Keloids are an overgrowth of fibrotic tissue outside the original boundaries of an injury and occur secondary to defective wound healing. Keloid scars commonly grow beyond the wound boundaries, while hypertrophic scars are confined to the wound’s original area. Both types of scars arise as a result of impaired fibroblastic proliferation and collagen deposition after skin injury. Keloids often have a functional, aesthetic, or psychosocial impact on patients, as highlighted by quality-of-life studies. They can greatly affect the patient’s quality of life and emotional wellbeing by causing intense pain, itching, unappealing red appearance, and inexorable spread. Interestingly, keloids and hypertrophic scars are exclusively found in humans and do not occur in animals naturally. The lack of suitable animal models that recapitulate the key processes in keloidal/hypertrophic scarring has greatly hampered our understanding and treatment of these scars.
Treatments for keloids include surgical excision, intralesional or topical corticosteroids, other intralesional therapies: 5-fluorouracil (5-FU), bleomycin, and interferon, topical imiquimod, compression, cryotherapy, radiation, silicone sheeting, and laser or light-based therapies. Recurrence is common, even with combination therapy. Laser and other light-based technology have introduced new ways to manage keloids that may improve aesthetic and symptomatic outcomes and decrease keloid recurrence. Laser and light-based therapies for keloids can be grouped into three categories: ablative lasers, non-ablative lasers, and non-coherent light sources.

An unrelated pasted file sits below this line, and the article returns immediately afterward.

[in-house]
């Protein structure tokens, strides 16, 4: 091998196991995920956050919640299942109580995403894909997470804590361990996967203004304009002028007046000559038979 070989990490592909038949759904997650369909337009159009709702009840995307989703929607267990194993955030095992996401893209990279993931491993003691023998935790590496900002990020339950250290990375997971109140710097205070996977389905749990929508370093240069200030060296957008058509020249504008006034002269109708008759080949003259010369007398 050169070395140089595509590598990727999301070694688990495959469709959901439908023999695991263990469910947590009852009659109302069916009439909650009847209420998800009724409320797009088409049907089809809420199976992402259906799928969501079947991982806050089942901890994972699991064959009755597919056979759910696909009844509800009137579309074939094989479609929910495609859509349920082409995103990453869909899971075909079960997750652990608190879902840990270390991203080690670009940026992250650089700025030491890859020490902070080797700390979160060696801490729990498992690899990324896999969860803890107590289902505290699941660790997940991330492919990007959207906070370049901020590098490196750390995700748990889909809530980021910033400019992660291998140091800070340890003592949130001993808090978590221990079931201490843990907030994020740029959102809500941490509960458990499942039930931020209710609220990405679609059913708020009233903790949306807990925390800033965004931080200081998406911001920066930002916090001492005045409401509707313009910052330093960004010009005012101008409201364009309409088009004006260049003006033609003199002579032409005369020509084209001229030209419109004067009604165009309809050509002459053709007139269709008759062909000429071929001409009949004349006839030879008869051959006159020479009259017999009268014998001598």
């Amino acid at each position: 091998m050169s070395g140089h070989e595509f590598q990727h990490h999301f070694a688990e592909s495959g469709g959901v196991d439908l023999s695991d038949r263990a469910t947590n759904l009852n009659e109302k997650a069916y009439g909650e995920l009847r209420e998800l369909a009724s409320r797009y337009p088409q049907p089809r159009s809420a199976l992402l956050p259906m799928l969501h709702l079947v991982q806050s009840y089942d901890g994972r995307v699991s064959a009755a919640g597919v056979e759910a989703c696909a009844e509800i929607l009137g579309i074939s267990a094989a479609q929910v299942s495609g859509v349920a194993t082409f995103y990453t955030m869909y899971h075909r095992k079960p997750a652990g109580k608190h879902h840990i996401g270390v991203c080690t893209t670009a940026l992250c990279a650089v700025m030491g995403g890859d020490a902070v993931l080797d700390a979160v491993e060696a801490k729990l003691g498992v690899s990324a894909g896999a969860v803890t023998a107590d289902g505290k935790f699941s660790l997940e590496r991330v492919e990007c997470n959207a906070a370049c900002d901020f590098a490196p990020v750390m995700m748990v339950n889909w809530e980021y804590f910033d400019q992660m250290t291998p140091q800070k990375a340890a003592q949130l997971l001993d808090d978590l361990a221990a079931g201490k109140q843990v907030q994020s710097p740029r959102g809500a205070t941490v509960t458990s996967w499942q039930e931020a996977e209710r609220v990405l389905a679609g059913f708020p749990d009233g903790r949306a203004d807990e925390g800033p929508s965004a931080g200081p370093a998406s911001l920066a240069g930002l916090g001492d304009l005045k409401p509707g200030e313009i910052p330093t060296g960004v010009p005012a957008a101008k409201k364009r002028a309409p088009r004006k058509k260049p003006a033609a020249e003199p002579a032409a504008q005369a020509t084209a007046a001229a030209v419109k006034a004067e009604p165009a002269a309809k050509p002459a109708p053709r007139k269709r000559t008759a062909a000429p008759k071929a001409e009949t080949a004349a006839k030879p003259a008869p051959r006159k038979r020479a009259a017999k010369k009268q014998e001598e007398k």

Non-ablative lasers target hemoglobin or melanin. 585 or 595-nm pulsed-dye lasers (PDL) are non-ablative, and the major chromophore is oxyhemoglobin. PDL also targets melanin; therefore, care must be taken to avoid pigmentary alterations. PDL is hypothesized to treat keloids by selective damage of blood vessels that supply the scar. The 980-nm diode laser targets hemoglobin and melanin. The 1064-nm neodymium-doped: yttrium, aluminum, and garnet laser and the 532-nm neodymium-doped: vanadate laser is hypothesized to primarily treat keloids by damaging deep dermal blood vessels.
Non-laser light sources are also used to treat keloids. These techniques include intense pulsed light therapy (IPL), light-emitting diode (LED) phototherapy, also known as low-level light therapy, and photodynamic therapy (PDT). These modalities utilize light energy that may cause keloid fibroblast functional modification. IPL emits non-coherent, broadband wavelength, pulsed light, and targets pigmentation and vasculature. LED phototherapy is hypothesized to photomodulate mitochondrial cytochrome C oxidase altering intracellular signaling. PDT requires the application of a photosensitizer, commonly 5-aminolevulinic acid or methyl aminolevulinic acid, that is preferentially absorbed by highly vascularized or metabolically active tissue and converted to protoporphyrin IX. Upon exposure to light, PpIX causes reactive oxygen species free radicals that have a cytotoxic effect. PDT may also cause alterations in extracellular matrix synthesis and degradation and modulate cytokine and growth factor expression.
The mechanisms by which topical PDT improves abnormal scars are largely unknown. However, they probably involve downstream responses to the ROS produced by the photodynamic reactions: the ROS induces membrane and mitochondrial damage, which activates signaling molecules such as TNF-α and interleukins 1 6 and cell death. The cell death may be via apoptosis, necrosis, and/or autophagy. These changes may alter growth factor and cytokine expression in the lesion, thereby modulating collagen production and extracellular matrix organization.
Notably, the shallowness of PDT suggests that it may be useful as an adjunct treatment of the wound area after keloid resection. In this setting, PDT may help to prevent postoperative keloid recurrence.